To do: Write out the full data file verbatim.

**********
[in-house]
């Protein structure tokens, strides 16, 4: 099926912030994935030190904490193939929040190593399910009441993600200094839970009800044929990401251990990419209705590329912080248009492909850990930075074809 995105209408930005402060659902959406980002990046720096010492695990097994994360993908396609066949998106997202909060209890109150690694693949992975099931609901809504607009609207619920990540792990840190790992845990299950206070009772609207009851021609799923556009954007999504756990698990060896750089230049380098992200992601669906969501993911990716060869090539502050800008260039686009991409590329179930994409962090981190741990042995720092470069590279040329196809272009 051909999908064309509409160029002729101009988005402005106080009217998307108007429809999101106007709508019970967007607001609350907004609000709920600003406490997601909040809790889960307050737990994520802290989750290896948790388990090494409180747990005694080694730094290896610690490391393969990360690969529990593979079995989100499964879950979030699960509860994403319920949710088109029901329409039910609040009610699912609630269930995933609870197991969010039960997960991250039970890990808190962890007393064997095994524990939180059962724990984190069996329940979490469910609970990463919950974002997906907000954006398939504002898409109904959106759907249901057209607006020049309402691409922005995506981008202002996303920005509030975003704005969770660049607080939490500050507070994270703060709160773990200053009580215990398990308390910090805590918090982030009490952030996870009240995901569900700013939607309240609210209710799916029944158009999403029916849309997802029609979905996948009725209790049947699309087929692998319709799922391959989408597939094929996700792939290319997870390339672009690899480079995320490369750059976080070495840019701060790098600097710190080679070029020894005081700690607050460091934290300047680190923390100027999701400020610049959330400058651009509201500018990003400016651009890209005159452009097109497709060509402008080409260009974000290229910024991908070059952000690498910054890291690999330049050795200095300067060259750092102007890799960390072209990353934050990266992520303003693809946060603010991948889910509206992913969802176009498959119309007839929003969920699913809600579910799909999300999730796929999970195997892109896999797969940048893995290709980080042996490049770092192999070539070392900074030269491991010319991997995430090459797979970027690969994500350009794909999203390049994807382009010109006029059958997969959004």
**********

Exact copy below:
[in-house]
């Protein structure tokens, strides 16, 4: 099926912030994935030190904490193939929040190593399910009441993600200094839970009800044929990401251990990419209705590329912080248009492909850990930075074809 995105209408930005402060659902959406980002990046720096010492695990097994994360993908396609066949998106997202909060209890109150690694693949992975099931609901809504607009609207619920990540792990840190790992845990299950206070009772609207009851021609799923556009954007999504756990698990060896750089230049380098992200992601669906969501993911990716060869090539502050800008260039686009991409590329179930994409962090981190741990042995720092470069590279040329196809272009 051909999908064309509409160029002729101009988005402005106080009217998307108007429809999101106007709508019970967007607001609350907004609000709920600003406490997601909040809790889960307050737990994520802290989750290896948790388990090494409180747990005694080694730094290896610690490391393969990360690969529990593979079995989100499964879950979030699960509860994403319920949710088109029901329409039910609040009610699912609630269930995933609870197991969010039960997960991250039970890990808190962890007393064997095994524990939180059962724990984190069996329940979490469910609970990463919950974002997906907000954006398939504002898409109904959106759907249901057209607006020049309402691409922005995506981008202002996303920005509030975003704005969770660049607080939490500050507070994270703060709160773990200053009580215990398990308390910090805590918090982030009490952030996870009240995901569900700013939607309240609210209710799916029944158009999403029916849309997802029609979905996948009725209790049947699309087929692998319709799922391959989408597939094929996700792939290319997870390339672009690899480079995320490369750059976080070495840019701060790098600097710190080679070029020894005081700690607050460091934290300047680190923390100027999701400020610049959330400058651009509201500018990003400016651009890209005159452009097109497709060509402008080409260009974000290229910024991908070059952000690498910054890291690999330049050795200095300067060259750092102007890799960390072209990353934050990266992520303003693809946060603010991948889910509206992913969802176009498959119309007839929003969920699913809600579910799909999300999730796929999970195997892109896999797969940048893995290709980080042996490049770092192999070539070392900074030269491991010319991997995430090459797979970027690969994500350009794909999203390049994807382009010109006029059958997969959004």